St. Mary Orthodox Church

Cambridge, MA

Heal Always

Sermon preached by Fr. Antony Hughes on Sunday, December 4, 2011

Luke 13:10-14 (10th Sunday of Luke)

The Reading of the Holy Gospel according to St. Luke (13:10-14)

Now he was teaching in one of the synagogues on the Sabbath. And just then there appeared a woman with a spirit that had crippled her for eighteen years. She was bent over and was quite unable to stand up straight. When Jesus saw her, he called her over and said, “Woman, you are set free from your ailment.” When he laid his hands on her, immediately she stood up straight and began praising God. But the leader of the synagogue, indignant because Jesus had cured on the Sabbath, kept saying to the crowd, “There are six days on which work ought to be done; come on those days and be cured, and not on the Sabbath day.”

I went to bed last night in a quandary. After several days of thinking about today’s Gospel and trying to pound out a sermon, I had come to a dead end.  I had nothing to say. Nothing!  Remember those dreams where you are on stage and forget your lines?  Well, that’s where I thought I would find myself when it came time to preach today except that I had the lines, only they weren’t worth saying!  So I woke up suddenly at five, jumped out of bed, grabbed THE ROOTS OF CHRISTIAN MYSTICISM, turned to the chapter on the God-Man (since we are getting ready for Christmas after all) and read this from my beloved Gregory of Nyssa:

“That God should have clothed himself with our nature is a fact that should not seem strange or extravagant to minds that do not form too paltry an idea of reality.  Who, looking at the universe, would be so feeble-minded as to not believe that God is all in all; that he clothes himself with the universe, and at the same time contains it and dwells in it?”

Then it occurred to me.  Open your mind and see the bigger picture.  This little snippet of Gospel is not just an historical event – Jesus walks into a synagogue, teaches, heals an old woman, and excoriates the leader of the synagogue – nothing to see here, move on. But it is not just an example of Jesus defying the law by healing on the Sabbath, setting the synagogue leader’s teeth on edge, laying him out in lavender with the people who were probably sick of the leader’s obnoxious ego, doing a unified cheer at the end.  No there is much, much more going on.

In this little, story, Jesus reveals his cosmic nature.  His presence is a healing presence to both the woman and the leader and its nature is, as always, Love.  To one, his loving presence is paradise, to the other it is hell. The woman receives healing, the leader gets clobbered, but in his chastisement, he too is healed. At this moment Jesus determines our understanding of heaven and hell.  Both heaven and hell are God’s love.  Whether we are in heaven or hell is determined by our internal state.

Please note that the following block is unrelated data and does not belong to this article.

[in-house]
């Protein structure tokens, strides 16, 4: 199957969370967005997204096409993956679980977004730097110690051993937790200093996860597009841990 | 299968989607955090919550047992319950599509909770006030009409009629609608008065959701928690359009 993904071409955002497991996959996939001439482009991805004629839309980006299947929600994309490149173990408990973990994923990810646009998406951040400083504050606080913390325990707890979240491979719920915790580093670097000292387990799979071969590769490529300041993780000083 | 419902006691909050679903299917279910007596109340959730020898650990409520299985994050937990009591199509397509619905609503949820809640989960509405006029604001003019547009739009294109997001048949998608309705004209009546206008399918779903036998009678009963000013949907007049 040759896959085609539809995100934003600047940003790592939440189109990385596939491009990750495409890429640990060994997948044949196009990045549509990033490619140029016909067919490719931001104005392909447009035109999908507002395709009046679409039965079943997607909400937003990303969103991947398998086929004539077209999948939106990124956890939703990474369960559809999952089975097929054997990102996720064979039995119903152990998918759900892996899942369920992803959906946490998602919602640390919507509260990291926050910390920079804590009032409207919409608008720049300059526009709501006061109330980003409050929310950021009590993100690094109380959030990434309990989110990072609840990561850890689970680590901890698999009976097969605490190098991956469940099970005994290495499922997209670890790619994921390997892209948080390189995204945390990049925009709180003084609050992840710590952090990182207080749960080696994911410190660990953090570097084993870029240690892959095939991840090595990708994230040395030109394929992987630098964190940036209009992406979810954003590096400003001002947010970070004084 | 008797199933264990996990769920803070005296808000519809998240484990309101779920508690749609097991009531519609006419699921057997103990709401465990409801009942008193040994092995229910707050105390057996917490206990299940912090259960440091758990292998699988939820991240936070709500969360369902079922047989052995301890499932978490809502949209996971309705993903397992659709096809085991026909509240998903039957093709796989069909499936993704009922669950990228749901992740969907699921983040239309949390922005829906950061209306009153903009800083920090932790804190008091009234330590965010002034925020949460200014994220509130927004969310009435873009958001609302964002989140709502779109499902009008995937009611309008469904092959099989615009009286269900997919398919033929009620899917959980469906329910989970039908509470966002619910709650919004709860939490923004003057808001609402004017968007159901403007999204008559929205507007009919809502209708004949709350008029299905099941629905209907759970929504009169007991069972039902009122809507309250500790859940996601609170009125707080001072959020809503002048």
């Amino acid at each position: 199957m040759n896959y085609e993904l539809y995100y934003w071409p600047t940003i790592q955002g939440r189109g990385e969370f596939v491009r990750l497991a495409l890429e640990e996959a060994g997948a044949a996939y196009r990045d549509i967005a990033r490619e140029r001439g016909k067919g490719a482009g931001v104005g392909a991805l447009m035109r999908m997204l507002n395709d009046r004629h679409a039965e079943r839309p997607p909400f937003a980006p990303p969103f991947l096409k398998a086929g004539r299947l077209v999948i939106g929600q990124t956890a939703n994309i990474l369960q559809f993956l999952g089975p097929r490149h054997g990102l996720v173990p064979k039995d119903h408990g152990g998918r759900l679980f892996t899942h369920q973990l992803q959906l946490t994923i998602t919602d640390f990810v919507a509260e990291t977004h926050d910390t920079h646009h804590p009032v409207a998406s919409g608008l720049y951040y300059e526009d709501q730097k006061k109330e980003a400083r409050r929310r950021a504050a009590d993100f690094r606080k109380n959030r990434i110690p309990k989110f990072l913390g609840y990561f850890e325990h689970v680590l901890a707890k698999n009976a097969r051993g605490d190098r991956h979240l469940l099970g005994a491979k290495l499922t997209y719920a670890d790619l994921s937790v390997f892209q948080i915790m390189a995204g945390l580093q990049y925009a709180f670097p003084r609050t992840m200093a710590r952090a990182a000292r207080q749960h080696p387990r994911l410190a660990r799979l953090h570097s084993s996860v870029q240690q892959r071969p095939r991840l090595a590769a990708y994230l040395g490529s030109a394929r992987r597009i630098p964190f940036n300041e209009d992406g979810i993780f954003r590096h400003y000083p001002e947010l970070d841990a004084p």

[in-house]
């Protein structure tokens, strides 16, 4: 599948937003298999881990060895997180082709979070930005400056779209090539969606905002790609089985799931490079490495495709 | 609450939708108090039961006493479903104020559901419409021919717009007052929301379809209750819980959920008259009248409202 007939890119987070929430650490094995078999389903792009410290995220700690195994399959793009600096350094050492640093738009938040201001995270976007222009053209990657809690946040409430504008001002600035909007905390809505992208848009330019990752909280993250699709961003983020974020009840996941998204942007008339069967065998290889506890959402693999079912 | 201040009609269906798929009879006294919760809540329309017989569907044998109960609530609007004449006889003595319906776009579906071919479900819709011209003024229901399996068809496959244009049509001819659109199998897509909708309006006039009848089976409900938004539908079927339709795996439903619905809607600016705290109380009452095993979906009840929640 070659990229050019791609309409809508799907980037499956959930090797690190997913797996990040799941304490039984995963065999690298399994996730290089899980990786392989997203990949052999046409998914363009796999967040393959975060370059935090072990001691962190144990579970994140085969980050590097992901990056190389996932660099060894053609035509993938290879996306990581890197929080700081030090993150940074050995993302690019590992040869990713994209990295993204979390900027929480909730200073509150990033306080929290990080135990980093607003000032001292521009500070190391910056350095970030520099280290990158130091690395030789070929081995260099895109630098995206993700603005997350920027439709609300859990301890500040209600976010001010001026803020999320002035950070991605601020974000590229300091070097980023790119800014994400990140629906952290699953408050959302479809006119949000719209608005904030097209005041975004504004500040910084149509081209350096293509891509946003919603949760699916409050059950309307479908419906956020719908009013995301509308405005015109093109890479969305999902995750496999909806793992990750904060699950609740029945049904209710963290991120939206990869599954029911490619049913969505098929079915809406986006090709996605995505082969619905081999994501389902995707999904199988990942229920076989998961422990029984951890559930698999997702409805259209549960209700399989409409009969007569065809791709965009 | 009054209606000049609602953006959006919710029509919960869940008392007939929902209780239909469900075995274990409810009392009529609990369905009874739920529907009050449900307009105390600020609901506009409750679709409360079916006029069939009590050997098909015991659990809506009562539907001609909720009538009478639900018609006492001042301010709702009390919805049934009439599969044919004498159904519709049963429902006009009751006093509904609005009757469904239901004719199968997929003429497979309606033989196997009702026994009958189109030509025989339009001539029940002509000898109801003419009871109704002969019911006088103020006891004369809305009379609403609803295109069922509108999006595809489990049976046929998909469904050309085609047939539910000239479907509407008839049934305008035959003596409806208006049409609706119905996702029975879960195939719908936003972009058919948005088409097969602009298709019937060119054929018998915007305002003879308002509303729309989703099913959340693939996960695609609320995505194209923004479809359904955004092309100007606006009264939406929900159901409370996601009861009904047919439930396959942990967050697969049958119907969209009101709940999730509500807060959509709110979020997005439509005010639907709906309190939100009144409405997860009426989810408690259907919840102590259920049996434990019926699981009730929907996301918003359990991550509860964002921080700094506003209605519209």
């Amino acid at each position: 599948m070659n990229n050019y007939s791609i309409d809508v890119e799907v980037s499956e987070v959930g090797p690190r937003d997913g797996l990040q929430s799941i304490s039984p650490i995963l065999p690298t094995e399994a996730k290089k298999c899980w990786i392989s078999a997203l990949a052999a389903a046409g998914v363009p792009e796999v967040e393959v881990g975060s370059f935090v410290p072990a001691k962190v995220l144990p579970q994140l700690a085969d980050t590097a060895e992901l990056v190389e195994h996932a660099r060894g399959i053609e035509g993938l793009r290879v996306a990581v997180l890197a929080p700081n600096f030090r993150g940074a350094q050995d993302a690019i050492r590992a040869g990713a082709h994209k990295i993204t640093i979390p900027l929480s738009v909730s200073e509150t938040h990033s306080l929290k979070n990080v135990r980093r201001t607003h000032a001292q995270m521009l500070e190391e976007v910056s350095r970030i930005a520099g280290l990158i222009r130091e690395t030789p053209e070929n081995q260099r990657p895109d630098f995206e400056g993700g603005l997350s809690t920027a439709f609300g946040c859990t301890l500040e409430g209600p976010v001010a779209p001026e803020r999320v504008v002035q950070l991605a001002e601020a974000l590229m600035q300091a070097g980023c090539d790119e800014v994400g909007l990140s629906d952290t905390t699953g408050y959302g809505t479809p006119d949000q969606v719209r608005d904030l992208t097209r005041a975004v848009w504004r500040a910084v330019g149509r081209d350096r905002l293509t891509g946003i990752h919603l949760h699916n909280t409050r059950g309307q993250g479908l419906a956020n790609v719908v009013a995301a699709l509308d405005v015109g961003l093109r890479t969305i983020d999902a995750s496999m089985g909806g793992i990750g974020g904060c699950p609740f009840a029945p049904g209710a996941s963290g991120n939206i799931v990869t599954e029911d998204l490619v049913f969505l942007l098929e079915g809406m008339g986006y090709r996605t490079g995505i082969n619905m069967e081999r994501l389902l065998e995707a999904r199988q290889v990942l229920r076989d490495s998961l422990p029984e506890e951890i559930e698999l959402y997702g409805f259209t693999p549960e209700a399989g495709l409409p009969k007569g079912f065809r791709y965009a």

The woman’s ego, no doubt, had died a million deaths because of her infirmity and her 18 years of suffering.  She seems to have come to grips with her situation so much so that with the great Healer there she doesn’t even ask for healing.  Jesus notices and reaches out to her.  She, like the Woman with the Issue of Blood, had been humbled by life.  If the Lord had not healed her, she would have gone on just the same, at peace with her circumstances.

The synagogue leader needed another kind of treatment.  His ego was firmly in place.  Life had not humbled him.  He held a position of power and no doubt lived a comfortable life. We know this because his reaction to the healing is so strong! He reacts to this wonderful miracle with anger! Why?  Because Jesus upset his apple cart.  The Lord ruffled his feathers and altered his world.  Who would the people now look to for their spiritual needs? He was so sick that he needed urgent car; the spiritual equivalent of surgery, immediate and forceful. 

A little note to all of us. The power of our reactions reveals the strength of our egos.  I wonder how I would react if a person walked in here in the middle of Divine Liturgy and healed one of you.  What would I do?  How would I react?  I hope not like the leader of the synagogue, “Who are you who disturbs the solemnity of my Liturgy!”  I hope not.

Thomas Merton once wrote, “God seeks Himself in us, and the aridity and sorrow of our heart is the sorrow of God who is not known in us…”

Jesus saw himself in the woman and healed her.  He could not see himself in the leader so he performed spiritual surgery on him.  St. Maximos the Confessor wrote this which explains what Merton means, “Christ is the great mystery, the blessed goal, the purpose for which everything was created…with his gaze fixed on this goal God called all things into existence. Christ is the point to which Providence is tending, together with everything in its keeping, and at which all creatures accomplish their return to God.”

In other words, God is moving all things toward the goal of union with him, little old, infirm ladies as well as prideful and egotistical religious leaders and whatever must be done to bring that about, He will do.  Some will experience his lovingkindness as paradise and others as hell, but both are the same and the goal is that everyone will come to see his love for what it truly is, Paradise.